In September, the Prime Minister said that there would not be a recession in Canada and that we would be fine as long as we did not do stupid things, such as running a deficit.
In October, he suggested that the market represented some good buying opportunities for Canadians.
In November, his failed economic statement promised a surplus for the next five years. Twelve days later, the Bank of Canada announced that we were in recession.
In December, he admitted that his government would run a deficit of $20 billion to $30 billion.
In January, he said that his deficit would be closer to $40 billion. Once budget 2009 was tabled, we saw that the government was running a deficit in the current 2008-09 fiscal year.
So Canadians are concerned, and rightly so. After all, he is viewed as the leader of this country.
I believe that the federal government, in partnership with other governments, business and labour, must work to attain its economic objectives. As part of setting the framework, we must be committed to fiscal accountability, transparency and responsibility. On the tax front, our system must be globally competitive on both the personal and the business sides. We must encourage and reward work, investment, innovation and productivity.
Finally, no country in this world can survive in the long term without meaningful investment in people. This means providing opportunities for training and financial support during job transitions, as well as investing in individuals such as immigrants and aboriginal Canadians, who are consistently underemployed and whose potential remains largely unfulfilled. When aboriginal Canadians' potential is unfulfilled and when immigrants' potential is unfulfilled, our country's potential is not fulfilled.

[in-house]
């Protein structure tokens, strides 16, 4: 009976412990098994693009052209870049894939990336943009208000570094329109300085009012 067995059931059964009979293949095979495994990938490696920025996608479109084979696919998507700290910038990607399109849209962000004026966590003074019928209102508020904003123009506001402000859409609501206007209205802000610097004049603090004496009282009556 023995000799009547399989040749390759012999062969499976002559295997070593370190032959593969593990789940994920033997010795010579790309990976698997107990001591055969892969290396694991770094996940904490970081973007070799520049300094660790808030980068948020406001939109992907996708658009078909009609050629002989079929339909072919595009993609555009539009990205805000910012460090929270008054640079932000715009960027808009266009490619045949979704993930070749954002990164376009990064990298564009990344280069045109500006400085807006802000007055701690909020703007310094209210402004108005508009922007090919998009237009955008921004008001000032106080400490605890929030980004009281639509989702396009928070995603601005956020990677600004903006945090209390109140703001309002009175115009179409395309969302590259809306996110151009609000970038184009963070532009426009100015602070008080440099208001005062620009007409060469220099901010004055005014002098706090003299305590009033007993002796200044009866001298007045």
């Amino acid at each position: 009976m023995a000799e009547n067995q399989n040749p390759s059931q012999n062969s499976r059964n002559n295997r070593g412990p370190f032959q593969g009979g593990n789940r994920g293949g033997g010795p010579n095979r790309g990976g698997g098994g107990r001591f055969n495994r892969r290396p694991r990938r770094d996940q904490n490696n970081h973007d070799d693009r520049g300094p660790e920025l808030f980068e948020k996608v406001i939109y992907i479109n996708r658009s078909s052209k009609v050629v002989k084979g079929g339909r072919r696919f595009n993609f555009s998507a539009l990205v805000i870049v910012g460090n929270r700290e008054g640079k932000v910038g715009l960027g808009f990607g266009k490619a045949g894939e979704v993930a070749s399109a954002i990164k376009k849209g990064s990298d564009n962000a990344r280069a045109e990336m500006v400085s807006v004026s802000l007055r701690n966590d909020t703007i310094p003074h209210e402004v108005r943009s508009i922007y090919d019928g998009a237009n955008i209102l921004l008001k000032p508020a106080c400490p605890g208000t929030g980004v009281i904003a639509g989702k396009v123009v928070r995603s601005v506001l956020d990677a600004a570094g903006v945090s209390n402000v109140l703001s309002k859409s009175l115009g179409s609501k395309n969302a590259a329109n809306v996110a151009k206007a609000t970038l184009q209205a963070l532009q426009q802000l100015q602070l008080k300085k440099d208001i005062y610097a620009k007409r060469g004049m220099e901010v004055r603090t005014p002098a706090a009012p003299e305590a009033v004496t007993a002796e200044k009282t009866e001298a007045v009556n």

During these times, we need to make the safety net more responsive and flexible to the changing nature of the labour market. This will guarantee that our human resources will be maximized.
All this must be done without sacrificing spending in areas such as research and development. Such a cut is shortsighted, due to the immense opportunity this area offers in modernizing the economy and providing stimulus for new ideas, new products and new services.
Tempting as it may sometimes be to look inward during difficult economic times, Canada must look at and place a high priority on expanding trade, which forces firms to specialize, to become more productive and to modernize. While recent events have put into question the regulatory framework of financial institutions in economic systems worldwide, I believe it would be ill-advised to impose on Canada's private sector and financial institutions a regulatory regime that would impede growth, innovation and job creation.
On the issue of infrastructure, infrastructure investments are also necessary to address the major deficit in this area. This is an example of smart investment, which will enhance the abilities of our cities, our communities and our country to compete and to maintain an economy that functions well, one in which goods and services move freely and efficiently.
On that point, I believe the government needs to release the funds for these infrastructure programs and not let the funds lapse, which would create a larger deficit for many of the communities that we proudly represent in this House.